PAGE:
Winter 2024 • Vol. XLVI No. 1 Why We Chose It |

Why We Chose It: “Prolonged Exposure” by Lacey Jones

“Prolonged Exposure” by Lacey Jones appears in the Winter 2024 issue of The Kenyon Review.

Lacey Jones’s “Prolonged Exposure”begins with a descent into hell. Samantha commutes downhill for twenty minutes, down 118 concrete steps, to the slow-motion damnation of a corporate job. To Samantha, even her own youthful unhappiness is uninteresting. She confesses, “I couldn’t figure out how to be miserable in a way that would persuade someone to intervene.”

“Prolonged Exposure”orbits a dark center: Samantha’s boss. Small and rat-faced, she is rendered with the meticulous and brutal notice of a lover. And indeed, “Prolonged Exposure”is a kind of love story: “I dictated every minute of her time, and she could fire me at any moment. But until that moment, I had complete control, and she liked it that way. She could abdicate responsibility for her own life and then lambast me for how I was running it.” Isn’t this romance, in its way? Isn’t there seduction in such total abdication of self?

Reading Jones’s story, I found myself considering my own complicated fondness for the literary sad girls of our time, disaffected young women who respond to the pressured absurdity of life by simply refusing to participate. The unnamed narrator in Ottessa Moshfegh’s My Year of Rest and Relaxation retreats from grief into drugged sleep. Phoebe Waller-Bridge’s Fleabag admits, “I want someone to tell me what to wear every morning. I want someone to tell me what to eat. What to like, what to hate, what to rage about.” “Prolonged Exposure”explores the pull of that surrender; Samantha’s friends tell her she has “black hole energy.”

There is pleasure in Samantha’s funny, flat narration. Her gaze is relentless—everything shameful, everything observed. A lesser story might suggest Samantha’s ambivalence absolves her, but she knows better: “it isn’t true that power is attention or knowledge or leverage or anger: I was still staring at the door of that conference room, and they were inside.” Power is not attention. Observation is not power. At a feverishly awful office party, Samantha takes photos while her boss grows increasingly drunk and leaves with the predatory sales director. Only in retrospect, considering the photographs, can Samantha see her boss’s fear. We move into imagination: her boss alone at night’s end, makeup smudged, melasma exposed. Every line of her face is wrought with tender cruelty.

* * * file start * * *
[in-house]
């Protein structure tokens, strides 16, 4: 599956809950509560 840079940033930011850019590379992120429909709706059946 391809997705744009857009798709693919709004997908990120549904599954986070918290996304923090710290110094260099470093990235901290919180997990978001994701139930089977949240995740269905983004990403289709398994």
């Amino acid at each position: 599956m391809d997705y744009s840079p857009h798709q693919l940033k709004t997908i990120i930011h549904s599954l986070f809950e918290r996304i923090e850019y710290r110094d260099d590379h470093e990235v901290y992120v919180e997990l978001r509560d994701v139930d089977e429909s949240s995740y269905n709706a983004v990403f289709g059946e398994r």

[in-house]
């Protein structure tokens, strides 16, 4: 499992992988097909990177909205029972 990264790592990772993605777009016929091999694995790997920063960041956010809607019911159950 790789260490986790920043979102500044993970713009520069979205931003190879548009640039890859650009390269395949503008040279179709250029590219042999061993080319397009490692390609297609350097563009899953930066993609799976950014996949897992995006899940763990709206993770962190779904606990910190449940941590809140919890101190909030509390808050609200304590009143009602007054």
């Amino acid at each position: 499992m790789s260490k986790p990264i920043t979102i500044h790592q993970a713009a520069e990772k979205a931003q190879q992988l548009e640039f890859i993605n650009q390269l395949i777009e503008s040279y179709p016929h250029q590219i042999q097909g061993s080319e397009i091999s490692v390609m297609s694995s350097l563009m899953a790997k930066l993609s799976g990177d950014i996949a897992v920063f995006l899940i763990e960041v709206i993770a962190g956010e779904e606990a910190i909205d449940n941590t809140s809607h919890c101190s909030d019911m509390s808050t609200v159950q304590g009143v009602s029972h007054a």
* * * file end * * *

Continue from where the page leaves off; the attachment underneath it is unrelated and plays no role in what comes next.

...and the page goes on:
Among such penetrating intimacy, a terrible ambiguity remains. What happened? What do these photos show? For Samantha and her boss, even the certainty of rock bottom never arrives. We’re left with an image of a black hole, a woman poised at its event horizon. Is she jumping, falling? Is there a difference?

A graduate of the Helen Zell Writers’ Program at the University of Michigan, Jennifer Galvão’s short fiction has been published in The Masters Review. She is the recipient of the Geoffrey James Gosling Novel Prize and a Hopwood Novel Award. She is at work on a story collection and a novel about shellfish, dementia, and Portugal’s Carnation Revolution.

Read More

Prolonged Exposure

By Lacey Jones

I couldn’t figure out how to be miserable in a way that would persuade someone to intervene. I started the descent into hell every morning at seven: one hundred eighteen […]

Subscribe

Your free registration with Kenyon review incudes access to exclusive content, early access to program registration, and more.

Donate

With your support, we’ll continue 
to cultivate talent and publish extraordinary literature from diverse voices around the world.